Since I joined the team in 2018, citizen scientists like you have given us over 2 million classifications for 50,000 galaxies. We rely on these classifications for our research: from spiral arm winding, to merging galaxies, to star formation – and that’s just in the last month!
We want to get as much science as possible out of every single click. Your time is valuable and we have an almost unlimited pile of galaxies to classify. To do this, we’ve spent the past year designing a system to prioritise which galaxies you see on the site – which you can choose to access via the ‘Enhanced’ workflow.
This workflow depends on a new automated galaxy classifier using machine learning – an AI, if you like. Our AI is good at classifying boring, easy galaxies very fast. You are a much better classifier, able to make sense of the most difficult galaxies and even make new discoveries like Voorwerpen, but unfortunately need to eat and sleep and so on. Our idea is to have you and the AI work together.
The AI can guess which challenging galaxies, if classified by you, would best help it to learn. Each morning, we upload around 100 of these extra-helpful galaxies. The next day, we collect the classifications and use them to teach our AI. Thanks to your classifications, our AI should improve over time. We also upload thousands of random galaxies and show each to 3 humans, to check our AI is working and to keep an eye out for anything exciting.
With this approach, we combine human skill with AI speed to classify far more galaxies and do better science. For each new survey:
- 40 humans classify the most challenging and helpful galaxies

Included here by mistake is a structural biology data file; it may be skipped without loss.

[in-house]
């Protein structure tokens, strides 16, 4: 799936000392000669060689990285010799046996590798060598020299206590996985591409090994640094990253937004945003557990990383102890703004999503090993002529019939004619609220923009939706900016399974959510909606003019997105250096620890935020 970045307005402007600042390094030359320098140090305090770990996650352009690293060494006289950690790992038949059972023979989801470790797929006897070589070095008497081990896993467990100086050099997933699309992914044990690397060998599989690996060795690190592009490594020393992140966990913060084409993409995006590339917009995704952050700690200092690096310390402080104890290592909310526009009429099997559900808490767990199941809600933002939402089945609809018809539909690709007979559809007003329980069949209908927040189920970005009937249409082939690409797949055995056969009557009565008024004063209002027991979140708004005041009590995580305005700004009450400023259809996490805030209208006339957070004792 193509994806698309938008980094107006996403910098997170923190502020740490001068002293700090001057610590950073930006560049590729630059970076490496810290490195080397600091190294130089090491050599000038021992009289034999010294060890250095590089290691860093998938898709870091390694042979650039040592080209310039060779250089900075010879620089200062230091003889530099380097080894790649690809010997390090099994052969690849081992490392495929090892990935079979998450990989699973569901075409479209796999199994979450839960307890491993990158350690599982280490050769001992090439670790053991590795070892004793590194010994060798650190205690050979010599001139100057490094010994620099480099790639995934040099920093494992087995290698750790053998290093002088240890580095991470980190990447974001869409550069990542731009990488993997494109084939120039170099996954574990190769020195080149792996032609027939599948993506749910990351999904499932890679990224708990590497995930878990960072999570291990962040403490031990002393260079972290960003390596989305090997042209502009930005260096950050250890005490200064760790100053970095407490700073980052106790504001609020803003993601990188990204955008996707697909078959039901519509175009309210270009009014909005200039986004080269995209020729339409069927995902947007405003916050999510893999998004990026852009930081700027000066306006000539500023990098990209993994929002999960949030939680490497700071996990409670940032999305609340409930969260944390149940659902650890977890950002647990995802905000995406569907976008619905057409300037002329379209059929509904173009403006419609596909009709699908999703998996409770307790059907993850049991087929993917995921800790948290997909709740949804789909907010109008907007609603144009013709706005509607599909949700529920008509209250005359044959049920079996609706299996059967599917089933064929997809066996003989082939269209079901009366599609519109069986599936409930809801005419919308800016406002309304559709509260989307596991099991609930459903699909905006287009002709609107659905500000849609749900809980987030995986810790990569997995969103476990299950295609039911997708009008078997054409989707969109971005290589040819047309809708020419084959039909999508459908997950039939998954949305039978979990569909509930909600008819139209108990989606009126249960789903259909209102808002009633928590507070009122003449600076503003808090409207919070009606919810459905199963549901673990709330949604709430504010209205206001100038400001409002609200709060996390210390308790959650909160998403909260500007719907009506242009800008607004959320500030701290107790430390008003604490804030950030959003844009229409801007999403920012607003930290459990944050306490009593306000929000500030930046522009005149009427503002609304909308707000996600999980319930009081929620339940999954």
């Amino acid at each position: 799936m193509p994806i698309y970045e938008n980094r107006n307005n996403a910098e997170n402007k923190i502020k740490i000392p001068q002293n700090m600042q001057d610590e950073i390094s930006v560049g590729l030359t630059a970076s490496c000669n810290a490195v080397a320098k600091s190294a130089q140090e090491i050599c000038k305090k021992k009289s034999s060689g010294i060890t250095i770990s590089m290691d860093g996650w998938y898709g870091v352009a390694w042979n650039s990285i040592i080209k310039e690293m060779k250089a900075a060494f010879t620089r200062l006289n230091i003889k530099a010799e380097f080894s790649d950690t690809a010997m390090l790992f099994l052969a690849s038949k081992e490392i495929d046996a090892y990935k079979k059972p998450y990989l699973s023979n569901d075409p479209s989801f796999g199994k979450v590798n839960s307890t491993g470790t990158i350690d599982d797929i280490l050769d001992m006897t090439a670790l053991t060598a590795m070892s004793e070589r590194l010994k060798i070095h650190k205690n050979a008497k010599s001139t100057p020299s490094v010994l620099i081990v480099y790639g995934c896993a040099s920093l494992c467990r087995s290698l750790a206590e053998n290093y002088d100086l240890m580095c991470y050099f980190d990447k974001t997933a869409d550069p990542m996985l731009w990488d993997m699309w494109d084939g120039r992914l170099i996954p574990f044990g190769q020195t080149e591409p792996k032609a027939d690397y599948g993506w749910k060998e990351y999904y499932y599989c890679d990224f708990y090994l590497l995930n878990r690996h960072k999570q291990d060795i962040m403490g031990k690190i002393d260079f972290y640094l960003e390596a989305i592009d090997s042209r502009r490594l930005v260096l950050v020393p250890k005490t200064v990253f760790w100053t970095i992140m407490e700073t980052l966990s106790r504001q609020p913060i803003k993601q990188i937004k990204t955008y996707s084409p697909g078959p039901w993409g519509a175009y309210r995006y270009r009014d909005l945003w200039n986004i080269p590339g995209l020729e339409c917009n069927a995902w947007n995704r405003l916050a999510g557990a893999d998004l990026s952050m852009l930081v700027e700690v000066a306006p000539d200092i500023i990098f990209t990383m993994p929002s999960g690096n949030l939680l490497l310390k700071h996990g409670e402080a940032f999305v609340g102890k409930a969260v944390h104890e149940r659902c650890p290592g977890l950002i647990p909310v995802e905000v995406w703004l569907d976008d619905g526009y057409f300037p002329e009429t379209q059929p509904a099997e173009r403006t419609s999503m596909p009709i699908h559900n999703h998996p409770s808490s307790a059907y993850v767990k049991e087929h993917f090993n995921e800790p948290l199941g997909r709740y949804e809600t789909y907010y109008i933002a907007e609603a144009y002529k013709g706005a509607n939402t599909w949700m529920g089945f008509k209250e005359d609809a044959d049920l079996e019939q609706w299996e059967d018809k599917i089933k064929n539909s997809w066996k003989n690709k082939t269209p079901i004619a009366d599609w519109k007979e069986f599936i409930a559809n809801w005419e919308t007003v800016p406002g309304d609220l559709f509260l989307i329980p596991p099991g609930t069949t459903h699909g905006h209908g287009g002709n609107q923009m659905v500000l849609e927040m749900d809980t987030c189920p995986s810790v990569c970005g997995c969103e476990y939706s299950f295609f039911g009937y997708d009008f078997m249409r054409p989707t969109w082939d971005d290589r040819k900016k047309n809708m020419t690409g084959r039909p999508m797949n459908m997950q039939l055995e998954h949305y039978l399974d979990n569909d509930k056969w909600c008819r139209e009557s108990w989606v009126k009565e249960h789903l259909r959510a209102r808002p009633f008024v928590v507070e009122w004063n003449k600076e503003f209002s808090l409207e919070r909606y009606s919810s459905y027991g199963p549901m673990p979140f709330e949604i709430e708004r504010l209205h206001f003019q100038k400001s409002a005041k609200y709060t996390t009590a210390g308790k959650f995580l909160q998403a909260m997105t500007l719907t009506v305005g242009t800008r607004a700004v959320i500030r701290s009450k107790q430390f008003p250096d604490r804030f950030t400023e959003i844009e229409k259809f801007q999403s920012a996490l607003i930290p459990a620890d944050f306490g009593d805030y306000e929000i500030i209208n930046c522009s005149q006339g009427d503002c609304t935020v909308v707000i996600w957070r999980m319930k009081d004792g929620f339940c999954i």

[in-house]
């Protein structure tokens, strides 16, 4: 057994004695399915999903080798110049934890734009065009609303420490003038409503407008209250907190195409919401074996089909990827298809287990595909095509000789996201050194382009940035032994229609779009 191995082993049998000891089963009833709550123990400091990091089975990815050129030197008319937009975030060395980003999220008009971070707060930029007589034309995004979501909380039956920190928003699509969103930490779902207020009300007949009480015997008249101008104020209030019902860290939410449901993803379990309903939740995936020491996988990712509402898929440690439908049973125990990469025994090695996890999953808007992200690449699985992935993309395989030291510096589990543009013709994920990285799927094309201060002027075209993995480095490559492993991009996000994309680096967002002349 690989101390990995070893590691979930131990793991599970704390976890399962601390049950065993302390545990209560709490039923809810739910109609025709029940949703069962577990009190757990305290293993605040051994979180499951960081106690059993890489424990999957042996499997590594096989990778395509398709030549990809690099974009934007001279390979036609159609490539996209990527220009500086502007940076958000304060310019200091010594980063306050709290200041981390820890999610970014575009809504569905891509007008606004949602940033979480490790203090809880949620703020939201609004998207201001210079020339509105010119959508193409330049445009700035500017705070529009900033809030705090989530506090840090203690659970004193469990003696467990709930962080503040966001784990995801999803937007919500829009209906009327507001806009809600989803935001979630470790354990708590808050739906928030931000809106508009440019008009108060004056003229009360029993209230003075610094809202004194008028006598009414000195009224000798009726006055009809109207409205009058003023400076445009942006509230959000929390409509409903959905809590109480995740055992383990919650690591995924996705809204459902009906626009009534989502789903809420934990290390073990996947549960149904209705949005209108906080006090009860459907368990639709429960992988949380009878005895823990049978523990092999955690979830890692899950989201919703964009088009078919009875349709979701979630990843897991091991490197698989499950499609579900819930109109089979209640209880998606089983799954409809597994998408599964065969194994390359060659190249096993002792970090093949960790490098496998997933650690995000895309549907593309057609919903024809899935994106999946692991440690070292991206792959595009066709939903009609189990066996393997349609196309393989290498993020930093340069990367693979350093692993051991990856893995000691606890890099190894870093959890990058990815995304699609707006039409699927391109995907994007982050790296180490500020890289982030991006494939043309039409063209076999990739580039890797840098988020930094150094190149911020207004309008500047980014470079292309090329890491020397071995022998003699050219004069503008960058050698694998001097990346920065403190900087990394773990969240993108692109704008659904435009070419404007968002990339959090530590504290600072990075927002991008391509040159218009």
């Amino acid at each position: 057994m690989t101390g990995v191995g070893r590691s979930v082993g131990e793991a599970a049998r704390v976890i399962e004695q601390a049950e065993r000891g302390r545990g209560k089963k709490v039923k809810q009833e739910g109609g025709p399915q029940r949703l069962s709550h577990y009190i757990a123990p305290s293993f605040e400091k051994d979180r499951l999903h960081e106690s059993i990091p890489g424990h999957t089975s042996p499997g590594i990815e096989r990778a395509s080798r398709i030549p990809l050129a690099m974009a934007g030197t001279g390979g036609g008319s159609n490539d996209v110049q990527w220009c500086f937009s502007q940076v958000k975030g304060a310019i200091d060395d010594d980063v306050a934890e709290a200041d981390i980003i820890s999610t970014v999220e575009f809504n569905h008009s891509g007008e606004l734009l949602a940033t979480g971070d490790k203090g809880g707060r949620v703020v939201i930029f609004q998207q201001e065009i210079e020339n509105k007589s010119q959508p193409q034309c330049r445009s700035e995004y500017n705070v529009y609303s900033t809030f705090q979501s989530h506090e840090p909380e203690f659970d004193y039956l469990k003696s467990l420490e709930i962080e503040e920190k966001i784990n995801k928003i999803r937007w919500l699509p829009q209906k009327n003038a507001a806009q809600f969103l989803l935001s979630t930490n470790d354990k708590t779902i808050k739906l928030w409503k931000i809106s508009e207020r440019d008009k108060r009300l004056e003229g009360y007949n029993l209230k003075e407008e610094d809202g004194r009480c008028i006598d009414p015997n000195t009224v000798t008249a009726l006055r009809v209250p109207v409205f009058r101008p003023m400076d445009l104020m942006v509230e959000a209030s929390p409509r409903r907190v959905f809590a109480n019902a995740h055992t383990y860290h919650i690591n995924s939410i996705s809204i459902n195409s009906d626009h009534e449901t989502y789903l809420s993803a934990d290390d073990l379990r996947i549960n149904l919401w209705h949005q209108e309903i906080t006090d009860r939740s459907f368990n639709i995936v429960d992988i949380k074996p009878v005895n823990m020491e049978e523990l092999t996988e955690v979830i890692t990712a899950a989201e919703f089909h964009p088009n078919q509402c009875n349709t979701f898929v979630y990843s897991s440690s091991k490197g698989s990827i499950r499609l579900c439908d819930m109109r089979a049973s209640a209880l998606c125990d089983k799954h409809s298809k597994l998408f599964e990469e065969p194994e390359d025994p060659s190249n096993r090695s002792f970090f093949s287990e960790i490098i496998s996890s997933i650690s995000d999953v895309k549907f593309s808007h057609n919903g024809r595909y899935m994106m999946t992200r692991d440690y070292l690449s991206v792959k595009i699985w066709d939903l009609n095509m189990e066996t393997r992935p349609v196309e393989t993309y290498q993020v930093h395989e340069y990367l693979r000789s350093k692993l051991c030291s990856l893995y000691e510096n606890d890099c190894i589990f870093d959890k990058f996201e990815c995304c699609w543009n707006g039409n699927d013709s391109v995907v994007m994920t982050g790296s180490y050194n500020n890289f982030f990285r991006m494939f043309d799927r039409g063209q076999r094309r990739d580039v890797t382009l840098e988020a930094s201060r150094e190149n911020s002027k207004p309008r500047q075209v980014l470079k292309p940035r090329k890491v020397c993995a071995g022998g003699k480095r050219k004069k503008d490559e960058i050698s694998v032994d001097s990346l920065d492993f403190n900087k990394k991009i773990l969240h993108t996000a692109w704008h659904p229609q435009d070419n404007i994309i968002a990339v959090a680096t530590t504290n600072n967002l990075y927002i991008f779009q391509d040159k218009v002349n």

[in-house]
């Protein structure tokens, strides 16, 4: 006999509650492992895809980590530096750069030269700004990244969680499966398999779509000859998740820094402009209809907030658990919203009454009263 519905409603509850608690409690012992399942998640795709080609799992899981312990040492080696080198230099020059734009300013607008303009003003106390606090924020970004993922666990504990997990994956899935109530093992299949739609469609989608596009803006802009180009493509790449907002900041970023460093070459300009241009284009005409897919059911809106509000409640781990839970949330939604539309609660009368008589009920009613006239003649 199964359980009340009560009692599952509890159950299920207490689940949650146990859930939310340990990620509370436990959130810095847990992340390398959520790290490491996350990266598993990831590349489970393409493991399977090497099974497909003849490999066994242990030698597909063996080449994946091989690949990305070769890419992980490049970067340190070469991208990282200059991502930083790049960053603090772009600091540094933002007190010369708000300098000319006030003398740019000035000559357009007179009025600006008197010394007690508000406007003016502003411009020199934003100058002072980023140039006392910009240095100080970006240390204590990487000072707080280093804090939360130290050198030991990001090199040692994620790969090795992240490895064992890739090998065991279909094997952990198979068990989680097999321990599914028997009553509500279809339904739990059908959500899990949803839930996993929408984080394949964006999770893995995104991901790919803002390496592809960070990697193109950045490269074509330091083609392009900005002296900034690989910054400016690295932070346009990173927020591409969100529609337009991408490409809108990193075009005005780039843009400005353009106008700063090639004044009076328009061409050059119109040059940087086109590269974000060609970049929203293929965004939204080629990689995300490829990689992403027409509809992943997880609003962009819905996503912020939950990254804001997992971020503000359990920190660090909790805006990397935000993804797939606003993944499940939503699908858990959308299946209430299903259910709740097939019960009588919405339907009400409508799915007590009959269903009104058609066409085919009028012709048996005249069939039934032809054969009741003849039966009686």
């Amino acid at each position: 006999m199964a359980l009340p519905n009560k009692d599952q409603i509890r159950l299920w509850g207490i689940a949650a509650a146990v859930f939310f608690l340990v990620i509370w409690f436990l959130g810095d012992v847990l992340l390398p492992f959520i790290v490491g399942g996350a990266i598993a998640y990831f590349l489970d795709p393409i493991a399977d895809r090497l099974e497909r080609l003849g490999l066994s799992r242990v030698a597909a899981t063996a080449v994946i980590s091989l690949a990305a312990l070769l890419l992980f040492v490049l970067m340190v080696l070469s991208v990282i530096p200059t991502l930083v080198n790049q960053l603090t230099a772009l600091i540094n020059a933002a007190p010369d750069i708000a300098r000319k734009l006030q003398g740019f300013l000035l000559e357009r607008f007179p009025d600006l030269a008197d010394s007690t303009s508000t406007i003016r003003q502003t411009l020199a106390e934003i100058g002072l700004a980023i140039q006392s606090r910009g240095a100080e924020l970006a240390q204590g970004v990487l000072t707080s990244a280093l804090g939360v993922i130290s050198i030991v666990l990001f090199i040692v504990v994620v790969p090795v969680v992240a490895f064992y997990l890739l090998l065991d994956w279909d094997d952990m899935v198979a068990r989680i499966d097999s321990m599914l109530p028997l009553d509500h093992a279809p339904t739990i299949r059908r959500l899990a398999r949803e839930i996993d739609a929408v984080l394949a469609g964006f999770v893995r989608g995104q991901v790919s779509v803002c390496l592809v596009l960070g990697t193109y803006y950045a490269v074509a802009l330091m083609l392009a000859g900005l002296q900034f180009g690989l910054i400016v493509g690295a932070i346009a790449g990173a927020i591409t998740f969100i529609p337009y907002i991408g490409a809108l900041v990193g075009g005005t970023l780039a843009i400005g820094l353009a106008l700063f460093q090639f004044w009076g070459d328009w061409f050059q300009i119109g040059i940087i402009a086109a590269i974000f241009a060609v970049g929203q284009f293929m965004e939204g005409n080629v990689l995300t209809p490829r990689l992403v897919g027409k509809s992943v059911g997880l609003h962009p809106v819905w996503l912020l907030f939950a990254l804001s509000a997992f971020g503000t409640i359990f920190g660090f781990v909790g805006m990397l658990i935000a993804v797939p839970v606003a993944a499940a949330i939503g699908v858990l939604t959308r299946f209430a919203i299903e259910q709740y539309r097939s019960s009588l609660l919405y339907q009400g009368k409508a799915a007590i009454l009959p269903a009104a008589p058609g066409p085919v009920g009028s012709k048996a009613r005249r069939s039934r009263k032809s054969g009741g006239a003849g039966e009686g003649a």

- Each galaxy is seen by 3 humans
- The AI learns to predict well on all the simple galaxies not yet classified
What does this mean in practice? Those choosing the ‘Enhanced’ workflow will see somewhat fewer simple galaxies (like the ones on the right), and somewhat more galaxies which are diverse, interesting and unusual (like the ones on the left). You will still see both interesting and simple galaxies, and still see every galaxy if you make enough classifications.
With our new system, you’ll see somewhat more galaxies like the ones on the left, and somewhat fewer like the ones on the right.
We would love for you to join in with our upgrade, because it helps us do more science. But if you like Galaxy Zoo just the way it is, no problem – we’ve made a copy (the ‘Classic’ workflow) that still shows random galaxies, just as we always have. If you’d like to know more, check out this post for more detail or read our paper. Separately, we’re also experimenting with sending short messages – check out this post to learn more.
Myself and the Galaxy Zoo team are really excited to see what you’ll discover. Let’s get started.